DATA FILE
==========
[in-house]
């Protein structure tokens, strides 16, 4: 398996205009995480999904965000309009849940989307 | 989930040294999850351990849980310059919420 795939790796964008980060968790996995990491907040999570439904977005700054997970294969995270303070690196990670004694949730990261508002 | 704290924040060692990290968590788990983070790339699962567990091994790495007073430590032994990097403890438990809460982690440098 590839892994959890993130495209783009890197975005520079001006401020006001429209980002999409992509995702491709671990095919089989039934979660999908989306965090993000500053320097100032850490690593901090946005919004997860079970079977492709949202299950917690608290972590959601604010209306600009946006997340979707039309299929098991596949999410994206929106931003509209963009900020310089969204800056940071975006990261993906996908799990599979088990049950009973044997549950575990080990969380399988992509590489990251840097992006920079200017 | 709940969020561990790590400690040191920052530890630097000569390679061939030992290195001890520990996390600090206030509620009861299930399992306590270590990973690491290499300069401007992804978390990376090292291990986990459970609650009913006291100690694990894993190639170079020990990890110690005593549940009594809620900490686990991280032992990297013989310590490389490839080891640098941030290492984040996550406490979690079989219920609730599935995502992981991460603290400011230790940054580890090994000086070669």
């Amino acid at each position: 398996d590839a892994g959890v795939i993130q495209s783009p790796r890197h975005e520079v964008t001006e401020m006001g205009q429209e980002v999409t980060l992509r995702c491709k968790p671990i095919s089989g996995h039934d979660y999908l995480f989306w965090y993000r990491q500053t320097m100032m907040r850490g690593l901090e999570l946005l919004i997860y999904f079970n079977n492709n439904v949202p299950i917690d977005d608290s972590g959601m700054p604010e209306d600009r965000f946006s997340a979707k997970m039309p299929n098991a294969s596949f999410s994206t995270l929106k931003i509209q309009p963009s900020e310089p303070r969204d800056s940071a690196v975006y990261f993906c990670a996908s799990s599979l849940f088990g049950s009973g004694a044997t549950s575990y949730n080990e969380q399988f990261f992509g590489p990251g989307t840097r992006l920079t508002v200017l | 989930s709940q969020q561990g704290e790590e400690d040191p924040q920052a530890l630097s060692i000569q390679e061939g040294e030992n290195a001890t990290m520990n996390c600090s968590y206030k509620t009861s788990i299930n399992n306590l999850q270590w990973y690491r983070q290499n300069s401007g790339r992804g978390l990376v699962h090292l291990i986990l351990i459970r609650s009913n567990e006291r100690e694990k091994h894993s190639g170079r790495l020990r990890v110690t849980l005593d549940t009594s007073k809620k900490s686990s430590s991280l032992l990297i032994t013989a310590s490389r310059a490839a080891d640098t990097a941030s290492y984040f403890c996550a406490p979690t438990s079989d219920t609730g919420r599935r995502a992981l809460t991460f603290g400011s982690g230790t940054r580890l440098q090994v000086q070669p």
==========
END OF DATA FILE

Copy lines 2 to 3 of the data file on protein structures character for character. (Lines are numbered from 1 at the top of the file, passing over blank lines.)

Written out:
């Protein structure tokens, strides 16, 4: 398996205009995480999904965000309009849940989307 | 989930040294999850351990849980310059919420 795939790796964008980060968790996995990491907040999570439904977005700054997970294969995270303070690196990670004694949730990261508002 | 704290924040060692990290968590788990983070790339699962567990091994790495007073430590032994990097403890438990809460982690440098 590839892994959890993130495209783009890197975005520079001006401020006001429209980002999409992509995702491709671990095919089989039934979660999908989306965090993000500053320097100032850490690593901090946005919004997860079970079977492709949202299950917690608290972590959601604010209306600009946006997340979707039309299929098991596949999410994206929106931003509209963009900020310089969204800056940071975006990261993906996908799990599979088990049950009973044997549950575990080990969380399988992509590489990251840097992006920079200017 | 709940969020561990790590400690040191920052530890630097000569390679061939030992290195001890520990996390600090206030509620009861299930399992306590270590990973690491290499300069401007992804978390990376090292291990986990459970609650009913006291100690694990894993190639170079020990990890110690005593549940009594809620900490686990991280032992990297013989310590490389490839080891640098941030290492984040996550406490979690079989219920609730599935995502992981991460603290400011230790940054580890090994000086070669």
């Amino acid at each position: 398996d590839a892994g959890v795939i993130q495209s783009p790796r890197h975005e520079v964008t001006e401020m006001g205009q429209e980002v999409t980060l992509r995702c491709k968790p671990i095919s089989g996995h039934d979660y999908l995480f989306w965090y993000r990491q500053t320097m100032m907040r850490g690593l901090e999570l946005l919004i997860y999904f079970n079977n492709n439904v949202p299950i917690d977005d608290s972590g959601m700054p604010e209306d600009r965000f946006s997340a979707k997970m039309p299929n098991a294969s596949f999410s994206t995270l929106k931003i509209q309009p963009s900020e310089p303070r969204d800056s940071a690196v975006y990261f993906c990670a996908s799990s599979l849940f088990g049950s009973g004694a044997t549950s575990y949730n080990e969380q399988f990261f992509g590489p990251g989307t840097r992006l920079t508002v200017l | 989930s709940q969020q561990g704290e790590e400690d040191p924040q920052a530890l630097s060692i000569q390679e061939g040294e030992n290195a001890t990290m520990n996390c600090s968590y206030k509620t009861s788990i299930n399992n306590l999850q270590w990973y690491r983070q290499n300069s401007g790339r992804g978390l990376v699962h090292l291990i986990l351990i459970r609650s009913n567990e006291r100690e694990k091994h894993s190639g170079r790495l020990r990890v110690t849980l005593d549940t009594s007073k809620k900490s686990s430590s991280l032992l990297i032994t013989a310590s490389r310059a490839a080891d640098t990097a941030s290492y984040f403890c996550a406490p979690t438990s079989d219920t609730g919420r599935r995502a992981l809460t991460f603290g400011s982690g230790t940054r580890l440098q090994v000086q070669p």